The most common question I’m asked is, “Don’t companies know their web sites are awful?” It is difficult to answer that question with a quick answer. However, the best answer is simply “No.” They don’t know.
Whether the web site is from a Fortune 100 company, brand new start up business, or if the web site was designed by a professional web design company or an in-house staff, the investment in building a usable web site sits at the bottom of the budget. It’s more than common to allocate budget monies between user interface designers, social marketing, search engine inclusion and marketing strategies. Of this, advertising gets the lion’s share.
Build It and They Will Come and Leave
Why do websites perform poorly? It seems clear that top tier of corporate have no idea if their website works for everyone who uses it. In their defense, they believe they hired the right people to design and build their website. Did they?
I recently heard my first success story of my entire career. A large department store that has never had a website hired a company to build an ecommerce site. They chose a company that had the skilled staff and stayed out of the process rather than making demands and micro-managing each step. The result is a website that is performing extremely well, both functionally with a proprietary shopping cart and for their customers with a user friendly, customer oriented design. The company that built it is staffed with programmers, testers, and designers whose salaries are over $100,000 a year, so you can just imagine the cost of getting that perfect website.
It’s interesting to see how many tools are developed for usability and accessibility testing and yet we continue to muddle through websites as users. The tools are not the solutions and in fact, they often point to the need for solutions that no one on the staff has the skills to deal with. So the result of using these tools results in a dead end.
In Search of the Wizard
When Dorothy went in search of the Wizard in the hopes he would send her home, she had to perform the difficult task first of getting the broom that belonged to the evil witch. To do that she needed a plan, which she didn’t have. In fact, Dorothy needed to be rescued by a clumsy but devoted group of friends. In the end, the Wizard presented each of them with something logical and simple. Each of his gifts met a particular need.
This is why websites fail. User needs are not met.
Every site needs a plan and most do not, or if they do, it is not properly created. This is beginning of the tragedy of the infinite steam of poorly designed websites. The people assigned to rescue the website may not have the right skills. Decision makers are likely to not even know the plan is wrong and the team they have are not capable of producing what’s expected. Or, they are and someone along the way thinks they know better and blocks their efforts. The needs of users are lost.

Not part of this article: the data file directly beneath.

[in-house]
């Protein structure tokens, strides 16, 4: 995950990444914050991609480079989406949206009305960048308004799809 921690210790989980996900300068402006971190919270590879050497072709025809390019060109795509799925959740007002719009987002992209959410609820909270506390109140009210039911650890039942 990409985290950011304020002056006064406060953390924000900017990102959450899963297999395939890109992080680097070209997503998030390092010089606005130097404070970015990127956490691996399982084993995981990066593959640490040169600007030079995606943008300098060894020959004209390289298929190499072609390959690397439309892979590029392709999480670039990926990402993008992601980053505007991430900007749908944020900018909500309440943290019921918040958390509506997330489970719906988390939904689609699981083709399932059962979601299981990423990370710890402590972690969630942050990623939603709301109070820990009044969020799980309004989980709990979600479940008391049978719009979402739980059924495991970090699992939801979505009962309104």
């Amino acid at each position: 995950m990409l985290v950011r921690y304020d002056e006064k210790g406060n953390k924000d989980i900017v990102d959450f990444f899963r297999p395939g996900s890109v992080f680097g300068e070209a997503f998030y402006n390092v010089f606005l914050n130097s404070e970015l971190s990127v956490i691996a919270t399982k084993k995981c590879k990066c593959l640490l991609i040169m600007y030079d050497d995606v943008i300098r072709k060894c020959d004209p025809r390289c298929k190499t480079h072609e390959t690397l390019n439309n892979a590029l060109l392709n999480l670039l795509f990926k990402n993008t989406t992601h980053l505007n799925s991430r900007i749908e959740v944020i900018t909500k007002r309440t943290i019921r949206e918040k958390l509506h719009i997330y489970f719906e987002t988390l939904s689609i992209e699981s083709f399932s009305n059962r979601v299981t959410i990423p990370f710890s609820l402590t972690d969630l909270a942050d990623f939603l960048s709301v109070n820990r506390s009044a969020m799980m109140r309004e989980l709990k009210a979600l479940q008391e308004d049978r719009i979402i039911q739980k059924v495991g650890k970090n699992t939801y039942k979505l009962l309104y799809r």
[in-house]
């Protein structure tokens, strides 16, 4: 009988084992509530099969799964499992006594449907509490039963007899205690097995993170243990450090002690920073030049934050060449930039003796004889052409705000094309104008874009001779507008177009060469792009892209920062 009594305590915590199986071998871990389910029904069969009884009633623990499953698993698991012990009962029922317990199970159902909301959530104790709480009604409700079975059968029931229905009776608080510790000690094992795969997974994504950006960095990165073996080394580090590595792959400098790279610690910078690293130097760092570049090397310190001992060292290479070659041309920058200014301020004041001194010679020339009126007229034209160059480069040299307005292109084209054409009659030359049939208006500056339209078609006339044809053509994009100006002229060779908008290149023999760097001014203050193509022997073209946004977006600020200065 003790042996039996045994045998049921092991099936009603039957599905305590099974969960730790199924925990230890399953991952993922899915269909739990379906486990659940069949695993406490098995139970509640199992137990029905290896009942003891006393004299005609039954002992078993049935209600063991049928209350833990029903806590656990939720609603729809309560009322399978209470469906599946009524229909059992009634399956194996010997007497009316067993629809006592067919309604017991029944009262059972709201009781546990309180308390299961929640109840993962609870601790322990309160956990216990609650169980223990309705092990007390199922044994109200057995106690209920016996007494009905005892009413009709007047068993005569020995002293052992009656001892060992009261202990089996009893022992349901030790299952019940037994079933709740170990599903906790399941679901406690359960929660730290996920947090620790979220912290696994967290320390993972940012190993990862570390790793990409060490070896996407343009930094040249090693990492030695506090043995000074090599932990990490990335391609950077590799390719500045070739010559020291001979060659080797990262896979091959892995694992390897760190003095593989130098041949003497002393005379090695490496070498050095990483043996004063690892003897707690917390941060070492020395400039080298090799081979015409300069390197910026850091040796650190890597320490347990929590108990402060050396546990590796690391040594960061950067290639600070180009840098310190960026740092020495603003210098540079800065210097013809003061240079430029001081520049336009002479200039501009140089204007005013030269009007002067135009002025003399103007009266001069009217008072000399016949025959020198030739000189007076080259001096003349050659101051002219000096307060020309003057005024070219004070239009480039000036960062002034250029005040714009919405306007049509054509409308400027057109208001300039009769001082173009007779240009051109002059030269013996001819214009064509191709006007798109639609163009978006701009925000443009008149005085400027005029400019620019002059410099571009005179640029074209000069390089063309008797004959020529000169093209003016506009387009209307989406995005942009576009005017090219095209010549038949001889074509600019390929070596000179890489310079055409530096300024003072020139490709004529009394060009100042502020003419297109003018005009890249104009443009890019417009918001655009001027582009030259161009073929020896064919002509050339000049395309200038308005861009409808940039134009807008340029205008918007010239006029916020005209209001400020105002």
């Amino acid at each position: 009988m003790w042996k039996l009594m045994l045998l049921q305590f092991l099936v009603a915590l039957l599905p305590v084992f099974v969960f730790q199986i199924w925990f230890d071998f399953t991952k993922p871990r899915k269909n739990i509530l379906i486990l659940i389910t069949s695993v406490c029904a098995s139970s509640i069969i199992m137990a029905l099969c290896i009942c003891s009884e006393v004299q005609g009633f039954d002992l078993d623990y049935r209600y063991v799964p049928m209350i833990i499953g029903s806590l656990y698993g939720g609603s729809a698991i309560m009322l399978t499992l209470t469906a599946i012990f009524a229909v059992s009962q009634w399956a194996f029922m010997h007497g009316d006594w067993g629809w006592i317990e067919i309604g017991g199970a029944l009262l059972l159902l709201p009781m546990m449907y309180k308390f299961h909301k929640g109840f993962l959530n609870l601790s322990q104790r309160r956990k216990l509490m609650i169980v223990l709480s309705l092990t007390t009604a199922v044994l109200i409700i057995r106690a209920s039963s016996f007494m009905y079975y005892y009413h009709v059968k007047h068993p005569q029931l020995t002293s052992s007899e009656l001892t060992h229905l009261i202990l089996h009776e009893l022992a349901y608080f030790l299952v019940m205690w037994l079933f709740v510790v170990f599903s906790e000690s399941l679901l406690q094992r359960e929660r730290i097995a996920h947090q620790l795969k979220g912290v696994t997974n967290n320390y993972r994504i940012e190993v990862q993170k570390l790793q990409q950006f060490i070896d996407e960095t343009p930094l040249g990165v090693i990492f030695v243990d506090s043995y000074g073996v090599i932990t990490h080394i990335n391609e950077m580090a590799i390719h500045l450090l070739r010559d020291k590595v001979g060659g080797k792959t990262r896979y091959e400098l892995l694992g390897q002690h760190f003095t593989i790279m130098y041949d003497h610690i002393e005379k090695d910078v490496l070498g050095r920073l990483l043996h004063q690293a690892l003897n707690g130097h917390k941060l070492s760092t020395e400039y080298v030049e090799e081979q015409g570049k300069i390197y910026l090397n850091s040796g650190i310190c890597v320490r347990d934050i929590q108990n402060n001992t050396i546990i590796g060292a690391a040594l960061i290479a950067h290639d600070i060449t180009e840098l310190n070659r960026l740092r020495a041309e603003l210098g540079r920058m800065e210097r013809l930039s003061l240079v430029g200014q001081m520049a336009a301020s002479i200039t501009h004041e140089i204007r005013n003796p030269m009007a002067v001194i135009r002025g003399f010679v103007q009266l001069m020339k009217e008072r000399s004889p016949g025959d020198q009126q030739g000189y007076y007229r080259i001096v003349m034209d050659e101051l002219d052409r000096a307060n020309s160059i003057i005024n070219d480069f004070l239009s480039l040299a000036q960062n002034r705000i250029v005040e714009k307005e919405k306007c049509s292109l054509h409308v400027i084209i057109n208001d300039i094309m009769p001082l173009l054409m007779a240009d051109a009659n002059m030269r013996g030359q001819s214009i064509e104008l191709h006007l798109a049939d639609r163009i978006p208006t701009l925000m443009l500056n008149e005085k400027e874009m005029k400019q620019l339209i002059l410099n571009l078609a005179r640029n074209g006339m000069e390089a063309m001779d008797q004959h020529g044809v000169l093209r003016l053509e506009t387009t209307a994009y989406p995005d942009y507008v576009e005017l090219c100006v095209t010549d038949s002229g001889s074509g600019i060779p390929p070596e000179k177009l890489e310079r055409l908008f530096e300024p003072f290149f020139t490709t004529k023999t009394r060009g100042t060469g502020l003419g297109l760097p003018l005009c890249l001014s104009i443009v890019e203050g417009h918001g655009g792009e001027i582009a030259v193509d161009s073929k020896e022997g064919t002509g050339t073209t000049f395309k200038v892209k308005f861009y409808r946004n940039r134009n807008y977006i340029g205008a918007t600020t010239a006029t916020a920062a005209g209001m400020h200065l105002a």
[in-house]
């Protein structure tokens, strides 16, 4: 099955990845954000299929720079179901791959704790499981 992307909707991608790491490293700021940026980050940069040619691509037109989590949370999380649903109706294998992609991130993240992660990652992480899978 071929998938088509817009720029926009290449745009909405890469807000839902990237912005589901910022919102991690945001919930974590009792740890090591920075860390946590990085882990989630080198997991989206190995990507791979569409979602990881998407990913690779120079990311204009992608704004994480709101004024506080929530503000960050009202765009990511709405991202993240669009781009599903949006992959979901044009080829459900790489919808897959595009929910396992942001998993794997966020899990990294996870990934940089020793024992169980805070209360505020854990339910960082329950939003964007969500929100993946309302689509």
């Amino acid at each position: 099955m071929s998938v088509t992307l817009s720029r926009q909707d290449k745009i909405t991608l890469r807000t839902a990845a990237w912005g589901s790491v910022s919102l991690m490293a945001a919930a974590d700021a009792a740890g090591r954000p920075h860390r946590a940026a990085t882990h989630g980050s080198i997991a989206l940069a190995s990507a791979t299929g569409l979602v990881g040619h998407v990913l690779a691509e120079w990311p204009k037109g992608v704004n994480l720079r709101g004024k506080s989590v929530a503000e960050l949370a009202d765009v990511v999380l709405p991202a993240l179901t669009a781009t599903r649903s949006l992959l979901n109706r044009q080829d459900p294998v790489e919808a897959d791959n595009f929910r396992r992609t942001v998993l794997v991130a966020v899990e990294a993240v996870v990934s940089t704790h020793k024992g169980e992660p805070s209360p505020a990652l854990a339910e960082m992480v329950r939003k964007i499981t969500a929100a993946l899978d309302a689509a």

See No Evil
Web sites don’t work for everyone who uses them because the talent needed to build them are not found in one or two people, or one or two departments. Consider the fact that companies hire usability professionals who know nothing about persuasive design and conversions. Most programmers and website designers have no idea how to code for accessibility compliance. Stakeholders and project managers don’t know what they need to know to direct the project. Most companies don’t bother to test their sites before going into production and it’s far more likely an entire advertising and Internet marketing campaign is ready before the web site is.
The amount of knowledge and skills required to build a web site that works for all people on all devices is either not understood or ignored by company decision makers. Tens of thousands of dollars are wasted on band aid solutions and panic fixes after their data indicates that marketing alone is not generating the revenue they seek.
According to UX Specialists are Hot Commodities http://www.computerworld.com/s/article/9237419/UX_specialists_are_hot_commodities
“… in this age of mobility and user-driven technology, IT shops that don’t have a user experience expert onboard need to get serious about begging, borrowing or stealing to find one — and that’s an increasingly difficult proposition.”
However, when most companies think of “devices”, they aren’t considering screen readers and other assistive technology needed to use websites. And web designers trained in usability are not trained in organic search engine optimization. User experience design does not automatically conversions design. A web site may be easy to use but lacking in a long list of reasons to choose it for products and services.
Websites fail because it is expensive to build and maintain them properly from the start. Choose companies willing to work with you, such as Internet Marketing Ninjas, who provide fully integrated services with teams of advanced skilled people. When you hire an SEO company, the risk is a website your customers will find frustrating to use. It’s rare to find a company that does requirements gathering, functional development and testing, user interface design and testing, accessibility design and testing, conversions design and testing, plus mobile, SEO, PPC, social and Internet marketing.
But this is the company you want to choose if you want your website to work for everyone and be the brand everyone is talking about, in a good way.
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With under five seconds to make a connection with site visitors, your web site must present value, trust, authority, ease of use, main tasks, and answers to top questions, inspire and motivate. This book explains how to decrease site abandonment and bounce rates, increase page views and conversions and send happy signals to search engines.
Photo credit: Taken by Kim Krause Berg